So naming it and normalizing it as well as reality checking our expectations sounds simple but it’s not easy. Accepting things as they are, at least for a while longer than we wanted and expecting less of yourself and others around you are key plugs to the draining of your energy.
We must also restore our energy resources.
As highlighted in Brown’s podcast, Dr. Maddus a professor at the University of Minnesota and motivational speaker noted a ‘resilience bank account’ is necessary for the long haul.
“Dr. Maddaus explained why building things and creating is bringing some of us joy and real feelings of restoration and recharge. He explains that there are two ways the brain deals with the world: the future, including things we need to go after and get done, and the here and now, seeing things and touching things.
He explained that, “Rather than being at the mercy of what’s going on in the world right now, we can use elements of this natural reward system that we have and construct things to do that are good, no matter what.” Activities that have meaning for you have that ‘here and now element’ and those that have a planning element provide that future orientation element.
Another big source of energy: Play. In Dr. Stuart Brown’s seminal work on Play he says, “The opposite of play is not work. The opposite of play is depression.”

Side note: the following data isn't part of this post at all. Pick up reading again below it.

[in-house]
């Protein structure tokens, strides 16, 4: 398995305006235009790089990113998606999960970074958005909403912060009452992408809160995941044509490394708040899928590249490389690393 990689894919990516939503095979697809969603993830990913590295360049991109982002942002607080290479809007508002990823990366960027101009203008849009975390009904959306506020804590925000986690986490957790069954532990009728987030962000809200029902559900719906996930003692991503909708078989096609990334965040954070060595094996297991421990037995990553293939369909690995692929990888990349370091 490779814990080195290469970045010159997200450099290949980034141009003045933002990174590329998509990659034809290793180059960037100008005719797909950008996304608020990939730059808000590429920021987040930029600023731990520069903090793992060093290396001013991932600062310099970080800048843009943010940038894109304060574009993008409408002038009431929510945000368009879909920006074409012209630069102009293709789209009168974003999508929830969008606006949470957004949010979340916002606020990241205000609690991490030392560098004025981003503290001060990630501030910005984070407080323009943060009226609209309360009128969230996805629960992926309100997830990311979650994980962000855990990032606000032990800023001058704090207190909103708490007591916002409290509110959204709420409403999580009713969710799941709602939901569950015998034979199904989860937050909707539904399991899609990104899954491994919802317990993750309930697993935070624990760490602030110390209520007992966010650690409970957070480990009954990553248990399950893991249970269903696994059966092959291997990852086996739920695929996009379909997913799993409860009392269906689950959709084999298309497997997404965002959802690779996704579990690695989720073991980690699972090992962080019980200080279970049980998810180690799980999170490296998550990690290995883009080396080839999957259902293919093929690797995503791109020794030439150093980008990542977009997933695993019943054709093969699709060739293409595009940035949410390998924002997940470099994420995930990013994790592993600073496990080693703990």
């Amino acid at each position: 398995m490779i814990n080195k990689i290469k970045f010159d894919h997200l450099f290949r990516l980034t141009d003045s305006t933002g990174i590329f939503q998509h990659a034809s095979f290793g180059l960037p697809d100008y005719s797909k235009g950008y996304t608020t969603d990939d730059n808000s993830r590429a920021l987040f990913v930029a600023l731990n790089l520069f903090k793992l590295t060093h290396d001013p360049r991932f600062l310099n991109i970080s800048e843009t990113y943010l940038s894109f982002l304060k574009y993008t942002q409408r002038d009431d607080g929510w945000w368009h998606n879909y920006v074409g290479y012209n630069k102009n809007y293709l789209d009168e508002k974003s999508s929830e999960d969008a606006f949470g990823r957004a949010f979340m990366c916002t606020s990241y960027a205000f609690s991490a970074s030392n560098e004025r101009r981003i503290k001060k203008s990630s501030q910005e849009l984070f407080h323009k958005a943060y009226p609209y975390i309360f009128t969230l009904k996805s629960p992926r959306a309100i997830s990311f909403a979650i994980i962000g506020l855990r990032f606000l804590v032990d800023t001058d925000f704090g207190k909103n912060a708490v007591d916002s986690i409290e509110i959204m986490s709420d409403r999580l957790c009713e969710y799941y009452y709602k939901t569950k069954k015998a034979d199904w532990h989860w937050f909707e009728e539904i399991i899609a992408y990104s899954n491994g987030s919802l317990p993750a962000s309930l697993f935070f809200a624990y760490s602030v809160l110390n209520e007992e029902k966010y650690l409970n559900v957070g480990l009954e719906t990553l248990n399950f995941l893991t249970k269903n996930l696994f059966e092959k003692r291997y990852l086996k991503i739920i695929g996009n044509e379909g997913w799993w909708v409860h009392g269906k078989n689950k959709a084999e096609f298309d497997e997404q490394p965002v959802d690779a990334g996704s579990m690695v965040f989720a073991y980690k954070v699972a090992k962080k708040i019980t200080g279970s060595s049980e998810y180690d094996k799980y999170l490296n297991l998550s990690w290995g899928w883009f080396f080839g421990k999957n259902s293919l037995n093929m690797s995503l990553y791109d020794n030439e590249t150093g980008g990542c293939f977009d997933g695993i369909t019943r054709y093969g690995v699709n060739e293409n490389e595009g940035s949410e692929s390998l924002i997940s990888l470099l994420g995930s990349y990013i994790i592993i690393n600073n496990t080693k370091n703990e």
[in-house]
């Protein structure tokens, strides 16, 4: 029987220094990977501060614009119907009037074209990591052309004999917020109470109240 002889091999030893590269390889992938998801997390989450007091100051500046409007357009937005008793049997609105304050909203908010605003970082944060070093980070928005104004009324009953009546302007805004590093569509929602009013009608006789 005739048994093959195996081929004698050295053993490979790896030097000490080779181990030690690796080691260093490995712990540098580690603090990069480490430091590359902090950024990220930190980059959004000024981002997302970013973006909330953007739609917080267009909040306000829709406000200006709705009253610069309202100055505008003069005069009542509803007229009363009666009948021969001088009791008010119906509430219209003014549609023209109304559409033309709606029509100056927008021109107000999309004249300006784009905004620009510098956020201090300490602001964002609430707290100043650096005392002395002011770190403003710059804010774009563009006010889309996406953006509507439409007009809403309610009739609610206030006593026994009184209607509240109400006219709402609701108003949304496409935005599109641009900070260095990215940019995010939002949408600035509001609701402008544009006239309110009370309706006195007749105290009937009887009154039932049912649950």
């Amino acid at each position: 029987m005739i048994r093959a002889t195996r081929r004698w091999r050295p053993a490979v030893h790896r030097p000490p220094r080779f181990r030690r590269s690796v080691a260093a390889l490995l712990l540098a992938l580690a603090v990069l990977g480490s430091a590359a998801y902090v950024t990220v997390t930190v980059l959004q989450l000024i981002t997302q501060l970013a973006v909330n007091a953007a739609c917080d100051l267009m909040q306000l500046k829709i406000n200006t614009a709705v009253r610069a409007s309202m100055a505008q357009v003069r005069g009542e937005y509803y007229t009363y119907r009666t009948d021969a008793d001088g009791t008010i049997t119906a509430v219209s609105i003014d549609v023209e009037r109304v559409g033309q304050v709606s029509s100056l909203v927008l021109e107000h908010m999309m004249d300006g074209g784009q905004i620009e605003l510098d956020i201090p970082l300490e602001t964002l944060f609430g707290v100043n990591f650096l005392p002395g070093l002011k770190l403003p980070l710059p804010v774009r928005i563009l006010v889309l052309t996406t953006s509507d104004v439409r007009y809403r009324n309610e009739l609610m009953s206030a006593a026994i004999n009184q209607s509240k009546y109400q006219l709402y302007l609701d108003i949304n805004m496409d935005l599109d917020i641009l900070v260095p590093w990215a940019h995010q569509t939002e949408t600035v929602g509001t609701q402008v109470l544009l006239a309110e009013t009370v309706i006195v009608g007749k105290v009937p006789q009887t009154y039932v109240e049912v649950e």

Our biologically programmed need for play can transform us and renew our sense of excitement in life.
Dr. Stuart’s definition of Play is time spent without purpose including activities where you lose track of time and/or where you feel free to be yourself-liberated and uninhibited.
I agree with Brown’s suggestion that you and your loved ones make a list of play activities that meet the definition of play. Then look at your lists and see what you have in common. Build time together based on these activities and time alone on the activities you don’t share in common. I’ll be you already know some things that could go on the list. Puttering around and not getting anything ‘done’ can be one.
Research on play has found that we get constant and predictable energy from play. It’s not quick and gone energy like from a caffeine or sugar burst but one that, when done regularly, provides real sustenance to the body and brain. That’s why I say F.U.N. truly is a Fundamental Universal Need.
Often grown-ups say, “This is no time for play. The world is falling apart!” I’ll paraphrase what Brown says so well: We can’t fight on no energy. We can’t fight for love or joy unless we’re experiencing it. We need that energy source not only for the fights we want to fight but just to get through the day.
As I always say, go out and play (and nap)! Don’t forget the naps.
I am grateful for Brene Brown’s podcast and the article she quoted. You can look it up on https://brenebrown.com/podcast/on-my-mind-rbg-surge-capacity-and-play-as-an-energy-source/